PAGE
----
Kilbourn Park and the Milwaukee Riverfront
Milwaukee's Beerline district once hummed with breweries and tanneries along the Milwaukee River. The good life supplied by heavy industry was captured in popular television sitcoms like Happy Days and Laverne & Shirley. Unfortunately, these same industries also brought the price of a degraded natural environment: dirty air, polluted water, and severe disconnect between people and the natural world. Like so many other cities in the Great Lakes region, Milwaukee has suffered significant loss of industry and manufacturing in the decades following those "happy days" of the 1950s and 1960s. However, industrial decline also affords city residents the opportunity to rekindle their relationship with the Milwaukee River and bring new life to its shores. Reinvigorating long abandoned land near the riverfront is breathing new life into Milwaukee's unsinkable spirit.
Kilbourn Park is an outstanding example of how reuse of riverfront land can bring urban populations back into intimacy with their natural surroundings. Located on a bluff descending from the Commerce Street neighborhood to the river itself, Kilbourn Park is not simply a place for local children to explore with their parents. Rather, The City Parks Forum and the City of Milwaukee have partnered successfully to reinstate Kilbourn Park as a true outdoor classroom for Milwaukee's youth.
Former Mayor John Norquist brought the challenge of revitalizing Kilbourn Park to the City Parks Forum. The result is the River Adventure Team kids (RATs), which have taken the lower Milwaukee River by storm. This program, initiated in part through a Catalyst Grant from the City Parks Forum, operates with the strong support of the Milwaukee Rowing Club (half from local Marquette University). Not only are the RATs taught swimming, water safety, canoeing, kayaking, and basic sailing skills, they are reconnected to a part of their world that had long been closed off and forbidden to their curious exploration. The foresight of the Children's Outing Association and the Urban Ecology Center also strengthened the initiative as the mayor strove to improve quality of life in his city. This collaborative process has been a vanguard for the entire Commerce Street corridor, the Beerline redevelopment zone, and the areas around the lower Milwaukee River estuary.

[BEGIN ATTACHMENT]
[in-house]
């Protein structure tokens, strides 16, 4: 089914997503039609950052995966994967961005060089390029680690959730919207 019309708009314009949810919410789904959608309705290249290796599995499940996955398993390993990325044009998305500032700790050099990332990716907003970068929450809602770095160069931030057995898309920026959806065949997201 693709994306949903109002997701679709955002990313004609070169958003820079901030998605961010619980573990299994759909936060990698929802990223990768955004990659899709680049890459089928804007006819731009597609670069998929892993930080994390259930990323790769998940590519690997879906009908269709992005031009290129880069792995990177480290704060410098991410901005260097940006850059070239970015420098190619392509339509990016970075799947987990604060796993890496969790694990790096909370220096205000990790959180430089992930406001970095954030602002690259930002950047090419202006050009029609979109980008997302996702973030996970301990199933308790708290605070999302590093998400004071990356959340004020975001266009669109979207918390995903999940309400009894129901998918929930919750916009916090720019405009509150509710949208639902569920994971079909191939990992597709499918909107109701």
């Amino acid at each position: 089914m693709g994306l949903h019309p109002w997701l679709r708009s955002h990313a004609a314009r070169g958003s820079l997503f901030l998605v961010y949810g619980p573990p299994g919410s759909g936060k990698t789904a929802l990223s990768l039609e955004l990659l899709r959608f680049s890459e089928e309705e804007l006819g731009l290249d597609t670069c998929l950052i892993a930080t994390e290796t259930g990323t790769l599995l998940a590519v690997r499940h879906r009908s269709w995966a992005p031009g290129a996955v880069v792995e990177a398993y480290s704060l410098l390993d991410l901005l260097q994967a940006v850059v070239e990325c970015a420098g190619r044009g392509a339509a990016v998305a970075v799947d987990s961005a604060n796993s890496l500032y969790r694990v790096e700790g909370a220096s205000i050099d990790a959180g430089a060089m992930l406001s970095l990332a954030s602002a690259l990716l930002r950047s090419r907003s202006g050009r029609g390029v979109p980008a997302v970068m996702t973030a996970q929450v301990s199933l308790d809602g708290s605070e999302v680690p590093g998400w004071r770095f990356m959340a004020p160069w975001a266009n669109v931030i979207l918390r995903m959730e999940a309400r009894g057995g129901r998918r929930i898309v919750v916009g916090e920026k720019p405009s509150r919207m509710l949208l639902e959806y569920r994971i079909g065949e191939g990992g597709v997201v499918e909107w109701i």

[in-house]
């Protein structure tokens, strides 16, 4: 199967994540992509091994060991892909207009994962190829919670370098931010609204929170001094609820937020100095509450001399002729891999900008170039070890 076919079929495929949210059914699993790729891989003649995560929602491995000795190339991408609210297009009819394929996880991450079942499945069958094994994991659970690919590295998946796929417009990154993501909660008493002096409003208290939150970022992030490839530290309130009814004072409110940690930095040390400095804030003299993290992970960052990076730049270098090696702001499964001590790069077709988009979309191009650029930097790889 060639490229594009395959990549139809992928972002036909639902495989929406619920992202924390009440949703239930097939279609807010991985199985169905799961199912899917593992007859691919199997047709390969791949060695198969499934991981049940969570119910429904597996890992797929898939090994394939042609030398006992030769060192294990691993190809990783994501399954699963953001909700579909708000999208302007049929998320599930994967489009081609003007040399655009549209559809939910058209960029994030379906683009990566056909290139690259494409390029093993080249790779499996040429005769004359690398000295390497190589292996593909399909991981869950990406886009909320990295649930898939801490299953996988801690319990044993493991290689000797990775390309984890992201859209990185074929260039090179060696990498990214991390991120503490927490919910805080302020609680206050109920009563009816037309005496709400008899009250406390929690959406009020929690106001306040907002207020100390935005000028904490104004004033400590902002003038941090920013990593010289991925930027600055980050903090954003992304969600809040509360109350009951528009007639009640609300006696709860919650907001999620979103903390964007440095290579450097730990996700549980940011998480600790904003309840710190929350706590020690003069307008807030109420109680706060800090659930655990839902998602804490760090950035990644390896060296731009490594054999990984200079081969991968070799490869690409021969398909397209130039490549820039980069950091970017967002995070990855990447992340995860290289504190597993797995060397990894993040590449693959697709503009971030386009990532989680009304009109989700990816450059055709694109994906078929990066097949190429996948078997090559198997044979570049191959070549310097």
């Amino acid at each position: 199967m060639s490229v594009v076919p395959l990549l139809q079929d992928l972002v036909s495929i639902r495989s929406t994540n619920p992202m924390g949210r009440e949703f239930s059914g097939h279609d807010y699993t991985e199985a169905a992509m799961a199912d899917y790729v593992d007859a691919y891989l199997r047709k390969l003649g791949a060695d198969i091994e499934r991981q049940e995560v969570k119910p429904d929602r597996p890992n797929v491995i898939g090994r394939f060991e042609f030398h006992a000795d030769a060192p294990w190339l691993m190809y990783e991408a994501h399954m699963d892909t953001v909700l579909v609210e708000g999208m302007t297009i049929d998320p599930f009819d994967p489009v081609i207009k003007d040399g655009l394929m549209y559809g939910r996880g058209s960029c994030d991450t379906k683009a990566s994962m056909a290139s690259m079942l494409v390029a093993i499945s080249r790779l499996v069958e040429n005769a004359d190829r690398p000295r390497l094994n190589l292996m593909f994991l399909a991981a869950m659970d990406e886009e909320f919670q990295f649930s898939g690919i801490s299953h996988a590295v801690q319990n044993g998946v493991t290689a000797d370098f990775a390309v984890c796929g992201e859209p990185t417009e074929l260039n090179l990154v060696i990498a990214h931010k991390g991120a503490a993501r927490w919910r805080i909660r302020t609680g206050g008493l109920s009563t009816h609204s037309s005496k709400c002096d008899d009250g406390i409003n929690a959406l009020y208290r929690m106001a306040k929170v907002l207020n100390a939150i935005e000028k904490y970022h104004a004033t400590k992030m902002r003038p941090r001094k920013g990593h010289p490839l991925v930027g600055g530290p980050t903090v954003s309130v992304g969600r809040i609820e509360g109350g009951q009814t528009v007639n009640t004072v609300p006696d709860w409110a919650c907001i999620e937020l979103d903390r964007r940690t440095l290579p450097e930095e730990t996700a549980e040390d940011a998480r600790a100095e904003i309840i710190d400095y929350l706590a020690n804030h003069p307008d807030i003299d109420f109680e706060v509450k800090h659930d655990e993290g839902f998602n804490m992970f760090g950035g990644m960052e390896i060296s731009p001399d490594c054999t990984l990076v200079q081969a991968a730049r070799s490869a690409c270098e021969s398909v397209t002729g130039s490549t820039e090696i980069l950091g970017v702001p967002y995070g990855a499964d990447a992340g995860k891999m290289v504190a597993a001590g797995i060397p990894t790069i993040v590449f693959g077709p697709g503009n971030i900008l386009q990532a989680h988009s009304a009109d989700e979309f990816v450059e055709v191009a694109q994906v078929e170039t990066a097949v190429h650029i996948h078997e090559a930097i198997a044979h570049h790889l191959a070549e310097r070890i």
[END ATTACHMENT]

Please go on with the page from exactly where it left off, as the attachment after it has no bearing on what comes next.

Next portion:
Mike Wisniewski, senior economic development specialist with the City of Milwaukee, has cited Kilbourn Park's connection from the top of the river bluff to the estuary's shores as the lynchpin in the larger Kilbourn Landing project. Kilbourn Landing includes a series of capital improvements along the Milwaukee River to complement the ongoing revitalization of the Commerce Street corridor, including: (1) landscaping and trail development along the historic Kilbourn Park and Milwaukee Road rail corridor and (2) construction of a riverfront viewing terrace with a riverfront plaza and dock. These improvements, coupled with the extensive new urbanism approach to revitalization of Commerce Street and the rest of the Beerline district, have created a shining example of how both natural and urban revitalization synergistically lift an aging community. Mayor Norquist enthusiastically offers hope for other cities in similar situations as Milwaukee, lauding Kilbourn Park's success as "an idea that can be replicated virtually anywhere ... what creates valuable real estate is a sensible, sophisticated, easy-to-follow plan."
Director of Milwaukee County Parks
9480 Watertown Plank Road
Wauwatosa, WI 53226
Images: Top — Aerial photo. American Planning Association. — Site photo. American Planning Association. — Children at play. City of Milwaukee.